We trust the foregoing will be of assistance to you.
Very truly yours,
KENNETH O. EIKENBERRY
JEAN M. WILKINSON
Assistant Attorney General
*** FOOTNOTES ***
1/In 1983, the Legislature created the original Puget Sound Water Quality Authority, the authority of which was limited to conducting studies. Laws of 1983, chapter 243.
2/"Wetlands" are defined in the 1989 Plan as follows:
Wetlands are lands transitional between terrestrial and aquatic systems where the water table is usually at or near the surface or the land is covered by shallow water. Wetlands have one or more of the following three attributes: (1) at least periodically, the land supports predominantly hydrophytes; (2) the substrate is predominantly undrained hydric soil; and (3) the substrate is nonsoils and is saturated with water or covered by shallow water at some time during the growing seasons each year.
Puget Sound Water Quality Authority, 1989 Puget Sound Water Quality Management Plan 143 n.44 (1988).
3/We have examined all the statutes relating to the operations and authority of the Department of Ecology, but we do not pretend to have examined each of them exhaustively concerning their possible impact on wetlands regulation. None of these statutes authorizes a wetlands regulatory program per se, but almost any statutory authority granted to the Department may be implemented and administered in such a way as to promote wetlands preservation. See, for example, chapter 43.21A RCW (general powers of the Department), chapter 43.27A RCW (water resources), chapter 70.94 RCW (Washington Clean Air Act), chapter 70.95 RCW (solid waste management), chapter 70.105 RCW (Hazardous Waste Management Act), chapter 70.105D RCW (Hazardous Waste Cleanup‑-Initiative 97), and Title 90 RCW (Water Rights), in addition to the statutes considered in greater detail in the body of this opinion.
4/The 1989 Plan would support such a determination. See Puget Sound Water Quality Authority, 1989 Puget Sound Water Quality Management Plan 143 (1988).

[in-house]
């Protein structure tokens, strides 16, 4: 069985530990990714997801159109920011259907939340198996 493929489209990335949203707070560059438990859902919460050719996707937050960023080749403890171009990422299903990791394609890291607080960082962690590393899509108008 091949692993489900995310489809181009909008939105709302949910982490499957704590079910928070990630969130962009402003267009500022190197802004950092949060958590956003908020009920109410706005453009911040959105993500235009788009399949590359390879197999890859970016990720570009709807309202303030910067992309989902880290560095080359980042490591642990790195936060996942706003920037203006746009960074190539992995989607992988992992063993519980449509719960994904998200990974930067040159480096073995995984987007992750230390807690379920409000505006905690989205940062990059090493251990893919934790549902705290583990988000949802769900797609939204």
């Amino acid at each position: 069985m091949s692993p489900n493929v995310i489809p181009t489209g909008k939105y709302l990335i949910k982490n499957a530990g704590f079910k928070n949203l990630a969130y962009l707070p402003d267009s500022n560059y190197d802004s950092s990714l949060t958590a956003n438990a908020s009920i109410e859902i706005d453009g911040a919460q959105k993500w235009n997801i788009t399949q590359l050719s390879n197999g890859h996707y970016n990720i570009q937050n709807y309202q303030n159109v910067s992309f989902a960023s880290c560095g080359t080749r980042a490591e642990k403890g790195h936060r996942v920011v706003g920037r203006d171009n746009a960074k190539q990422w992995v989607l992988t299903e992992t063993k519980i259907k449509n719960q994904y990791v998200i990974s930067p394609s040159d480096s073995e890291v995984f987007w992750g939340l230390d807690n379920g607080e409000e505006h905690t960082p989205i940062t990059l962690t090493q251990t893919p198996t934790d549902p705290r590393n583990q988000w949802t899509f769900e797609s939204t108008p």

5/Local governments also must take into consideration recommendations developed by any other state agencies, including (presumably) the Puget Sound Water Quality Authority. See RCW 90.58.340.
6/In reaching this conclusion, we have considered the legislative history relative to the passage of chapter 90.70 RCW. As originally proposed in Senate Bill 3828, what is now RCW 90.70.060 stated that the Puget Sound Water Quality Management Plan was to identify the needed actions for the maintenance and enhancement of Puget Sound water quality. The Senate Committee on Parks and the Environment substituted the word "prescribing" for "identifying". Compare Senate Bill 3828, § 8, 49th Legislature (1985)with Substitute Senate Bill 3828, § 8, 49th Legislature (1985).
Thereafter, in its consideration of Engrossed Second Substitute Senate Bill 3828, the House Ways and Means Committee entertained an amendment to what is now RCW 90.70.070. Representative Niemi proposed that the first subsection of RCW 90.70.070 be amended to read that state agencies and local governments identified in the plan "must evaluate, andshould incorporate as applicable, the provisions of the plan". Representative Niemi argued that requiring state agencies and local governments to incorporate applicable provisions of the plan delegated too much power to the Authority. Representative Niemi's proposed amendment was rejected. Transcript, House Ways and Means Committee meeting of April 4, 1985.
It is apparent that the Legislature intended to grant the Authority a great deal of power over planning for the protection of Puget Sound water quality. Nevertheless, the fact remains that with respect to wetlands, the Plan is to contain only recommendations, and chapter 90.70 RCW therefore does not purport to expand the authority of the Department of Ecology beyond the Department's pre‑existing authority.
7/Because we do not construe chapter 90.70 RCW as delegating authority to an administrative agency to modify or expand the substantive authority of other agencies, we do not reach any constitutional questions about the authority of the Legislature to make such a delegation. Article 2, section 1 of the state constitution has been interpreted to prohibit the delegation of purely legislative authority to administrative agencies, although administrative authority may be delegated if the Legislature provides appropriate standards. Diversified Investment v. Department of Soc. & Health Servs., 113 Wn.2d 19, 24, 775 P.2d 947 (1989); Hi-Starr, Inc. v. Liquor Control Bd., 106 Wn.2d 455, 458, 722 P.2d 808 (1986).